External investigators may also seek to interview key people at the company. For the purposes of these interviews, an individual may be interviewed either as a ‘witness’ or as a ‘suspect’. There are significant differences between the two and the legal ramifications of each are such that specialist legal advice is strongly recommended, regardless of the status of the person being interviewed. ‘Off the record’ chats with investigating bodies may also be an area of risk and should be approached with caution.
If a business itself is suspected of a criminal or regulatory offence, then it is vital to ensure the person who represents the company at interview is not themselves a suspect or a witness. There should be no conflict of interest between the individual’s own position and that of the company.
Any person who is interviewed as a suspect is likely to need legal advice separate from the organisation’s. It is often sensible for the employer to support the individual by finding them a specialist independent lawyer.
Both RIDDOR and the Management of Health and Safety at Work Regulations 1999 require employers to review their health and safety procedures in the aftermath of a fatality. To achieve this most organisations will seek to conduct their own internal investigation into the circumstances of the death.
It is vital that any such internal investigation does not clash with or obstruct an investigation carried out by an external agency, such as the police. If an external investigation is underway, the affected organisation should consider informing that investigating body before seeking to question their own staff about what happened. Doing this will help avoid any allegation that a company’s internal inquiry formed part of a ‘cover-up’ exercise.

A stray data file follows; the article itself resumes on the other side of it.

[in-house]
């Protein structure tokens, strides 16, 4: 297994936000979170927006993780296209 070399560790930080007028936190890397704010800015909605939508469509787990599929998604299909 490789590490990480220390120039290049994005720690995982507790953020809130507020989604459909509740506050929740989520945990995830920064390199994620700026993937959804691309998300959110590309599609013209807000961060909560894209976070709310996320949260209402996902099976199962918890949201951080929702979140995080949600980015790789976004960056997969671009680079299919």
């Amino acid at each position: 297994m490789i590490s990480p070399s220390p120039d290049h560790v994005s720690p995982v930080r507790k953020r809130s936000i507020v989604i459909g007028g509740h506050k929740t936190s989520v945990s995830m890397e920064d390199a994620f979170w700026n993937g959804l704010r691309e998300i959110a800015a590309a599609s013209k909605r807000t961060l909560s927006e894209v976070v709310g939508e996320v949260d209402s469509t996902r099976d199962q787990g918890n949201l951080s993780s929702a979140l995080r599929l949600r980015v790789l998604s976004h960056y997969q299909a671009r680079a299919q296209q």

Affected organisations should be aware that reports of any internal investigation are generally disclosable to external investigators, as well as in any future civil legal action. For these reasons it is vital to tread carefully when seeking to understand how a death happened. In some circumstances it may be possible to claim privilege over some, or all, of the product of that investigation and specialist legal advice should be sought on this prior to commencing the investigation.
While senior executives may be used to investigations into highly sensitive matters, the stakes can be far higher in the case of a death or serious injury in the workplace. An improperly run internal investigation risks exposing executives to personal legal liabilities, including potential criminal prosecution.
For these reasons and more, it is sensible to appoint independent, external professionals to undertake any internal investigation. These could include technical experts, private investigators, or lawyers. Lawyers have the advantage that it may be possible to assert legal privilege over the product of the internal investigation.
All unexpected or unusual deaths are investigated by a coroner, who is an independent judicial officer responsible for establishing how a death happened.
A coronial investigation can vary it its extent. Some are brief. Others are much more extensive processes involving a lengthy inquest hearing in a Coroner’s Court, with a jury present.
Although the stated purpose of an inquest is not to attribute blame, there may be significant legal dangers for an organisation or senior individual faced with an inquest into a workplace death. In some cases, the evidence presented at an inquest may trigger an investigation by an enforcement body, where previously it had not felt this necessary.
Not only does evidence given in an inquest have the potential to trigger criminal proceedings, coroners can also write public reports designed to prevent future deaths. These may be highly critical of an organisation connected with a death, and reputationally damaging.
Even when there has been a decision by the police, HSE or another body not to bring a criminal prosecution in relation to a death, an inquest’s conclusion may lead to a review of that decision. Expert inquest advice and representation can be vital.